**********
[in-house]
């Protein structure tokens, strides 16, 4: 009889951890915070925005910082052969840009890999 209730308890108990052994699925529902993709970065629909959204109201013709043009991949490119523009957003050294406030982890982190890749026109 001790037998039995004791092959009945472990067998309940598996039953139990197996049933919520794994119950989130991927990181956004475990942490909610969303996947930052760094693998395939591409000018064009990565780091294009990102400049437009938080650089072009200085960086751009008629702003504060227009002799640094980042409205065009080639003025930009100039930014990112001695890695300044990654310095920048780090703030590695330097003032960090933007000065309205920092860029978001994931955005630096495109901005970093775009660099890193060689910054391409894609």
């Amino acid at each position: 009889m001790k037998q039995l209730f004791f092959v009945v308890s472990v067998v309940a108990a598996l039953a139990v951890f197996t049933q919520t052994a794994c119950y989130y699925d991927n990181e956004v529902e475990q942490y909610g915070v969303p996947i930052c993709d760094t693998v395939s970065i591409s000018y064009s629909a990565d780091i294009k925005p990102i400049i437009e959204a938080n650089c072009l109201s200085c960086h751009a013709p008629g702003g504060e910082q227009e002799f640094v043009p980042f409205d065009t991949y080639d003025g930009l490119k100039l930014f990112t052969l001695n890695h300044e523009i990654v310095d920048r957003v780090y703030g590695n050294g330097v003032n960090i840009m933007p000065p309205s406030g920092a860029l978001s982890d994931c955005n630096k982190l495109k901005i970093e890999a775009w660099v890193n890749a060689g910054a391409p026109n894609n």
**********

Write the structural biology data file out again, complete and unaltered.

[in-house]
């Protein structure tokens, strides 16, 4: 009889951890915070925005910082052969840009890999 209730308890108990052994699925529902993709970065629909959204109201013709043009991949490119523009957003050294406030982890982190890749026109 001790037998039995004791092959009945472990067998309940598996039953139990197996049933919520794994119950989130991927990181956004475990942490909610969303996947930052760094693998395939591409000018064009990565780091294009990102400049437009938080650089072009200085960086751009008629702003504060227009002799640094980042409205065009080639003025930009100039930014990112001695890695300044990654310095920048780090703030590695330097003032960090933007000065309205920092860029978001994931955005630096495109901005970093775009660099890193060689910054391409894609």
């Amino acid at each position: 009889m001790k037998q039995l209730f004791f092959v009945v308890s472990v067998v309940a108990a598996l039953a139990v951890f197996t049933q919520t052994a794994c119950y989130y699925d991927n990181e956004v529902e475990q942490y909610g915070v969303p996947i930052c993709d760094t693998v395939s970065i591409s000018y064009s629909a990565d780091i294009k925005p990102i400049i437009e959204a938080n650089c072009l109201s200085c960086h751009a013709p008629g702003g504060e910082q227009e002799f640094v043009p980042f409205d065009t991949y080639d003025g930009l490119k100039l930014f990112t052969l001695n890695h300044e523009i990654v310095d920048r957003v780090y703030g590695n050294g330097v003032n960090i840009m933007p000065p309205s406030g920092a860029l978001s982890d994931c955005n630096k982190l495109k901005i970093e890999a775009w660099v890193n890749a060689g910054a391409p026109n894609n």